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We are all dependent on the natural world for our food, water, spaces to live and work, and the very air we breathe. But our home needs some TLC in return, now more than ever.

There are signs Earth is in the throes of a rapidly accelerating mass extinction which could see the biological annihilation of flora and fauna at the hands of human activity. In this so-called sixth mass extinction, more than 500 species of land mammal are barely surviving, likely to be lost within the next two decades.

Conjure up the image of the Sahara without elephants at the watering hole. Imagine the Amazon rainforest without its canopy of treetops towering over the elusive jaguar and giving shelter to sloths. What if your local park no longer came alive in the morning with the sound of birdsong or the buzz of bees?

Conservation is our strongest weapon in the fight against the sixth mass extinction – and has never been more key to ensuring the next generation knows the joy of a biodiverse world.

Through Conservation, we can preserve, maintain and safeguard animals, plants and the natural habitats of all flora and fauna to ensure tomorrow’s world is healthy and functional.

The past decade has seen climate disruption spark wildfires that have decimated lands, the cruel and illegal trade of wildlife causes untold suffering, and land-grabbing deforestation has partially wiped out unique ecosystems. The headlines look bleak. But contrary to popular belief, the fight for a global ecosystem of biodiversity which works well for all species isn’t futile.

In fact, there are a number of conservation success stories that give Mother Nature a glimmer of hope.

Blue Whale (balaenoptera musculus) in Mirissa, Sri Lanka, Indian Ocean

Bringing The Big Blue Back From The Brink

Our oceans cover over 70% of our planet and yet we know more about the surface of the moon than the ocean floor. Perhaps that’s why things are not going so swimmingly in the Big Blue. With rising sea temperatures bleaching coral reefs, increased pollution killing wildlife, and unsustainable fishing programmes upsetting the balance, the seas are in turmoil.

For example, the Blue whale population in Antarctica was drastically reduced by commercial whaling throughout the early 1900s, with illegal hunting continuing into the seventies despite being outlawed a decade before. However, a team from the British Antarctic Survey counted 55 Antarctic blue whales during their 2020 expedition; a sure sign the population is recovering from the onslaughts of the past thanks to extensive protections against whaling.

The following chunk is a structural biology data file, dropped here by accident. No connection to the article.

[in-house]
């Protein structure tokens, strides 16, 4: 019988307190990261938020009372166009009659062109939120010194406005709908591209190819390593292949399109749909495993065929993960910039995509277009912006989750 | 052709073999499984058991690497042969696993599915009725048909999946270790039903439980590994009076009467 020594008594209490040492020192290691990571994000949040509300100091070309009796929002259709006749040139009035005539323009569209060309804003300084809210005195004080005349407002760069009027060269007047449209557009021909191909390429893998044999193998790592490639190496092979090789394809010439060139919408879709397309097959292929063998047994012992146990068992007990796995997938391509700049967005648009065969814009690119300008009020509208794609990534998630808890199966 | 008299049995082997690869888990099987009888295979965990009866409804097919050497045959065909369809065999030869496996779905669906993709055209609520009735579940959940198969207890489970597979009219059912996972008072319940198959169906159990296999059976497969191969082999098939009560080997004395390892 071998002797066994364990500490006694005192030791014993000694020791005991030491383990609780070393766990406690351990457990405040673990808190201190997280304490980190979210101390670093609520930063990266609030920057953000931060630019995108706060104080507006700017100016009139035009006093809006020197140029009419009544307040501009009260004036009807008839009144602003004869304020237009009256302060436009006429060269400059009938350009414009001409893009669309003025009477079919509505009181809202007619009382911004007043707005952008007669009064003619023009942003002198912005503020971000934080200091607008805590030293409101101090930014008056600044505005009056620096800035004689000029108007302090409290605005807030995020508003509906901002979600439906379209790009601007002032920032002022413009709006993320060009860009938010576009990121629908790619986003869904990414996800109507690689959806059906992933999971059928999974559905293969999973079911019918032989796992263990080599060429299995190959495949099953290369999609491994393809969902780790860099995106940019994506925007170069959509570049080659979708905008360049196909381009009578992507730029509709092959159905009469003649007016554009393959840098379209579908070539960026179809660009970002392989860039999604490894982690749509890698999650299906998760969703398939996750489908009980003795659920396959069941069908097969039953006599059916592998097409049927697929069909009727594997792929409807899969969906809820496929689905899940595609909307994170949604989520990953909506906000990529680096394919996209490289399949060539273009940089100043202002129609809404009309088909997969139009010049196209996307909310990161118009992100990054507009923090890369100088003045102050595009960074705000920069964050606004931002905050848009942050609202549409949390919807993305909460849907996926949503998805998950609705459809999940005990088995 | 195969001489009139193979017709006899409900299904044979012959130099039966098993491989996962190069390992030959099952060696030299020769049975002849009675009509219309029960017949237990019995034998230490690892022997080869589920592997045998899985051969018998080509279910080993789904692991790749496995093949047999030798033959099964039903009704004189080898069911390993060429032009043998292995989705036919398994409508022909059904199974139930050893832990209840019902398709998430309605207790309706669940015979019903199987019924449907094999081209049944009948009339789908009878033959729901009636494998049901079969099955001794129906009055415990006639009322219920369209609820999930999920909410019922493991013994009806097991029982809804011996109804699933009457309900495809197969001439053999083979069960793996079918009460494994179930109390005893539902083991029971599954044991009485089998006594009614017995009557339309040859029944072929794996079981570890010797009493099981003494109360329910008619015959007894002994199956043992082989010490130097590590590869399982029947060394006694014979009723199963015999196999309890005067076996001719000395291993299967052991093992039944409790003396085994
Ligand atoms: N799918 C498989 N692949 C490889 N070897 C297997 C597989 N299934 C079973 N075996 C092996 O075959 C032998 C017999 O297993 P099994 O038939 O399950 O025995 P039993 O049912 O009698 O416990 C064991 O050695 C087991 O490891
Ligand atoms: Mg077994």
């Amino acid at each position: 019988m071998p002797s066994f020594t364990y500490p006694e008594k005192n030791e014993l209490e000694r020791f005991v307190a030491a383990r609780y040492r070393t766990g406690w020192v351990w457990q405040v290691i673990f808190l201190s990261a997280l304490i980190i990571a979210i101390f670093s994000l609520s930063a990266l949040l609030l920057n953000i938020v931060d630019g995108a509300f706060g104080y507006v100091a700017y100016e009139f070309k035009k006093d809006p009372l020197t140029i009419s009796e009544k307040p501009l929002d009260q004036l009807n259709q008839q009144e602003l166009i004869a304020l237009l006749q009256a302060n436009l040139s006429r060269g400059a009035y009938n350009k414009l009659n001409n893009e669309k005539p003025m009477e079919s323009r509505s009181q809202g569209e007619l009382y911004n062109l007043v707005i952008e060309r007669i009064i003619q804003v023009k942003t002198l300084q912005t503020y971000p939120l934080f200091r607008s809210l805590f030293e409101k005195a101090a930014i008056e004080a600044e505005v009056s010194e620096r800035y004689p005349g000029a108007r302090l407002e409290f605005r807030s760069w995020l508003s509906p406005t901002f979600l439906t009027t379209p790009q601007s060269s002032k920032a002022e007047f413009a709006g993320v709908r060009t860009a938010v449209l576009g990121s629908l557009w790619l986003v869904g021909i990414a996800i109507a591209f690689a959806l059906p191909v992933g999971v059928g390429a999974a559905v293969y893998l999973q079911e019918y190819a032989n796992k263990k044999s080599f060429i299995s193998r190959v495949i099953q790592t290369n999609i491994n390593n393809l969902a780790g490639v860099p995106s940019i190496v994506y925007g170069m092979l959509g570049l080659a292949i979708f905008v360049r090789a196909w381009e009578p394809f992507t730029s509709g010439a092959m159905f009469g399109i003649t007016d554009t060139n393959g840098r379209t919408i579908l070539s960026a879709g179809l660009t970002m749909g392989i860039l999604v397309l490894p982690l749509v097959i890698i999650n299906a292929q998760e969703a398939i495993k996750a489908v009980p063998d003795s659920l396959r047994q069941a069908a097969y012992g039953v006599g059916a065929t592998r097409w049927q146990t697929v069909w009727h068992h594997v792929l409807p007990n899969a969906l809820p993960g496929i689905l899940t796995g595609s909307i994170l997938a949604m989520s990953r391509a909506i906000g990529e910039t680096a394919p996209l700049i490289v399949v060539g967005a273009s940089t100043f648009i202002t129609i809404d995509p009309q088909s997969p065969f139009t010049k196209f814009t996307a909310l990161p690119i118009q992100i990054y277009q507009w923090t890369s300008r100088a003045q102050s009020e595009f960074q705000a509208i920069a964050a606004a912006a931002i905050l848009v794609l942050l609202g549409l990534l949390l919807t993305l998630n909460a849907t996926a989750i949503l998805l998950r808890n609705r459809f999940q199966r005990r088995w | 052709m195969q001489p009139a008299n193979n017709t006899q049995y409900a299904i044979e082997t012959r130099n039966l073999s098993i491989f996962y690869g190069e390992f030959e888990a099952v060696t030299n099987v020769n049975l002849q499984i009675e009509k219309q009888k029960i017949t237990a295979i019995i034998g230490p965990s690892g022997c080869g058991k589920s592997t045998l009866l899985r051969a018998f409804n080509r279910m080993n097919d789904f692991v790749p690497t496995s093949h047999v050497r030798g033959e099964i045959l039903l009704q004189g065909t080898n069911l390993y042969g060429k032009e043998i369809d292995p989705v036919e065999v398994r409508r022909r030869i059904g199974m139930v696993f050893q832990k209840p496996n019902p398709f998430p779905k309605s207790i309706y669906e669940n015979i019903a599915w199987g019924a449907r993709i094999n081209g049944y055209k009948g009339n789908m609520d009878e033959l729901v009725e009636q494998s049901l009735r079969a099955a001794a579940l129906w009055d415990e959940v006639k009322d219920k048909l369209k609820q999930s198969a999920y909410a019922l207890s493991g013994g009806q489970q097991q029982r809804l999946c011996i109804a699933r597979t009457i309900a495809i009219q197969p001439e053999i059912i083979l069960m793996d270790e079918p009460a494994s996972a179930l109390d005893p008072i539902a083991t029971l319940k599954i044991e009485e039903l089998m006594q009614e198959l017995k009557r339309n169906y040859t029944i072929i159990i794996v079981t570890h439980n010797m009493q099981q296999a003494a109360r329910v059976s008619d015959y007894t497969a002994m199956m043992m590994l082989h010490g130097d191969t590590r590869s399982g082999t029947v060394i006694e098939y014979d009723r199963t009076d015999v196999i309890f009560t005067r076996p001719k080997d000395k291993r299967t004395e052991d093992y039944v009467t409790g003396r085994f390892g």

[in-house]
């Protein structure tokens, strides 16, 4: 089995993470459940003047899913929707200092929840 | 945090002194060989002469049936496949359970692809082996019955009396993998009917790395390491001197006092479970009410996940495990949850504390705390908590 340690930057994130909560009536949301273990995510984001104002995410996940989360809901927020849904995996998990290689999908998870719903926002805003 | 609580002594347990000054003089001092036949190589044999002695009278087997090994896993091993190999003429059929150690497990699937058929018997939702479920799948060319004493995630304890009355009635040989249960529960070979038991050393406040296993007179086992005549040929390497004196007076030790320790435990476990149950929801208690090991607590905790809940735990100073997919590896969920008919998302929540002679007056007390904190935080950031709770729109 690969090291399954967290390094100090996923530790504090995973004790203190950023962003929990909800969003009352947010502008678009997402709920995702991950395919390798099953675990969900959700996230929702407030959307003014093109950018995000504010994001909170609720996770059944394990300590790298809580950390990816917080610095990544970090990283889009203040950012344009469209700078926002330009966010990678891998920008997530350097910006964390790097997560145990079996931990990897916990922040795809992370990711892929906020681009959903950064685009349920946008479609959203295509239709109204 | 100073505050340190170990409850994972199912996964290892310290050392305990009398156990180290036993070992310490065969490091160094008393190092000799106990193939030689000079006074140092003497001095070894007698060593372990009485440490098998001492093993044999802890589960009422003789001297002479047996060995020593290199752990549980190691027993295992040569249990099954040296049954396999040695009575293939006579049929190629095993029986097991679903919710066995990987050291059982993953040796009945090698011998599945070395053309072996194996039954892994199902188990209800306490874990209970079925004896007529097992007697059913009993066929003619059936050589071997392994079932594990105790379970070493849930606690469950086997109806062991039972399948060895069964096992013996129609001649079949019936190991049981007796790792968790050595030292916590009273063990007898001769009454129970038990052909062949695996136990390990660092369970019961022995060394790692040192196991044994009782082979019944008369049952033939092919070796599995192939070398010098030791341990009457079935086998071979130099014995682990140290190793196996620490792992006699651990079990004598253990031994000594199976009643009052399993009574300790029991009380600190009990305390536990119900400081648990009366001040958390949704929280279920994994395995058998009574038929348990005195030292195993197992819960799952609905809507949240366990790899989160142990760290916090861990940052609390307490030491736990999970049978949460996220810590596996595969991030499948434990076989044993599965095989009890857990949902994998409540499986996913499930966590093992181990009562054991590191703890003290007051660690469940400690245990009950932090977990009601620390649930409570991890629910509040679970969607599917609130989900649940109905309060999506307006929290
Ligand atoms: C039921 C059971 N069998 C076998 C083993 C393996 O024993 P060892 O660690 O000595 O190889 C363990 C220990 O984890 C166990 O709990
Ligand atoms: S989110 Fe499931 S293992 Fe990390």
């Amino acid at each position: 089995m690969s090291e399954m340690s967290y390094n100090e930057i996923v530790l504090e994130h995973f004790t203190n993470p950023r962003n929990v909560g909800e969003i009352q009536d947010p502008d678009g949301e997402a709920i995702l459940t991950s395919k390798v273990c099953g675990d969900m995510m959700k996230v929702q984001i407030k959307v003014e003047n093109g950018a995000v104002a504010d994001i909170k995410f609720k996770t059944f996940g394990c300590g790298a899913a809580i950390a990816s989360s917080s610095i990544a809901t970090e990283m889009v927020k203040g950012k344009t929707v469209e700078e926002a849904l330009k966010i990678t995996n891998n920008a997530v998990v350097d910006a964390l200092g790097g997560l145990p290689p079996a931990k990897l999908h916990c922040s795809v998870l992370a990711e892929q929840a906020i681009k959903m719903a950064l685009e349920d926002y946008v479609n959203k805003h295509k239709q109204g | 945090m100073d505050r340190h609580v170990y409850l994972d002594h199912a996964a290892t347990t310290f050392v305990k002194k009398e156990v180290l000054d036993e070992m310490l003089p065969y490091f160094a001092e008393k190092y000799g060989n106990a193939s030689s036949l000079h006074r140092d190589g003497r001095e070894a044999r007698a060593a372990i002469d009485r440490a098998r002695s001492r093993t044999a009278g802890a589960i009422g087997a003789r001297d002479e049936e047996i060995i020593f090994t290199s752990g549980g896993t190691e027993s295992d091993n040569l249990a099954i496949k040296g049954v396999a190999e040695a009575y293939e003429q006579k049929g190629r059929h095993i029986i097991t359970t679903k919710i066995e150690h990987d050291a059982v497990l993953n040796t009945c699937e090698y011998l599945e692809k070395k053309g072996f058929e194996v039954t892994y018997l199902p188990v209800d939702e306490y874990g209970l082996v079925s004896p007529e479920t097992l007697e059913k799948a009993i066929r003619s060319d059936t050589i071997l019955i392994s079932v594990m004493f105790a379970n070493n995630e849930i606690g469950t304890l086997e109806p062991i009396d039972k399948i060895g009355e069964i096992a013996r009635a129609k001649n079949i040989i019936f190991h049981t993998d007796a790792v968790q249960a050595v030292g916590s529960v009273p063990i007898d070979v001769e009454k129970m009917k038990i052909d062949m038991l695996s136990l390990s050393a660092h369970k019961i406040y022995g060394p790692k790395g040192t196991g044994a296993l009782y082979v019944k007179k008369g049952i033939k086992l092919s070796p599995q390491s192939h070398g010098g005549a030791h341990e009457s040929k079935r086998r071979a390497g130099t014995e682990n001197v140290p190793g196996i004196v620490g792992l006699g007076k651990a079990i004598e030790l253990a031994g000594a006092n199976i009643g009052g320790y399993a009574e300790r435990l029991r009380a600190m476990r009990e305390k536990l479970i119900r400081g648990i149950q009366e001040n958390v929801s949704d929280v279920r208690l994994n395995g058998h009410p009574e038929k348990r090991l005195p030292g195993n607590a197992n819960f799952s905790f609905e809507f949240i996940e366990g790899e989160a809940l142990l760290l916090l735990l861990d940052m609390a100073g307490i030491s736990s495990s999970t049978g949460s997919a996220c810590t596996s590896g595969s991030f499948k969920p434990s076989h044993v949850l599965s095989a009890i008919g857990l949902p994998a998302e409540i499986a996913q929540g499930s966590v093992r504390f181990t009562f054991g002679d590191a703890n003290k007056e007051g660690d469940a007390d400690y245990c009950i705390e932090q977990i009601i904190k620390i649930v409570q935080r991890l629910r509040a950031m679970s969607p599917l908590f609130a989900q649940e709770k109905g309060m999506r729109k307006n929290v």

Kickstarting The Koala Recovery

During a year in which disastrous bushfires led to losses of billions of animals and trees, WWF Australia initiated an ambitious plan to double koala numbers on the east coast, as well as save and grow 2 billion trees by 2030.

Self-Healing Buildings

Yes, you read that right. Scientists have developed building materials with the capability to heal. This bodes well for biodiversity by reducing the greenhouse gas emissions associated with concrete production and remedial construction projects, as well as the need to mine or quarry for more materials.

Baby Indian pangolin

Protection For Pangolins

Pangolins have been almost completely wiped out by poaching, targeted as they are by traffickers on the hunt for their scales and meat. However, the global fight to protect them is in full swing. After raising their protected status to the highest level, China removed Pangolins from the official list of traditional Chinese medicine treatments. Meanwhile, in Mozambique, a dedicated Pangolin rehabilitation centre has rescued more than 40 animals.

Homes For Hedgehogs

More than 80 UK universities have joined forces to protect the beloved Hedgehog. The British Hedgehog Preservation Society’s Hedgehog Friendly Campus campaign has seen staff and students install hedgehog crossing signs and nest boxes to ensure the tiny creatures’ safety in their environment. Now, hog and human can co-exist happily. These heart-warming success stories show we can use conservation to create a world of which David Attenborough himself would be proud, free from the threat of an early sixth mass extinction.

The future is in our hands.

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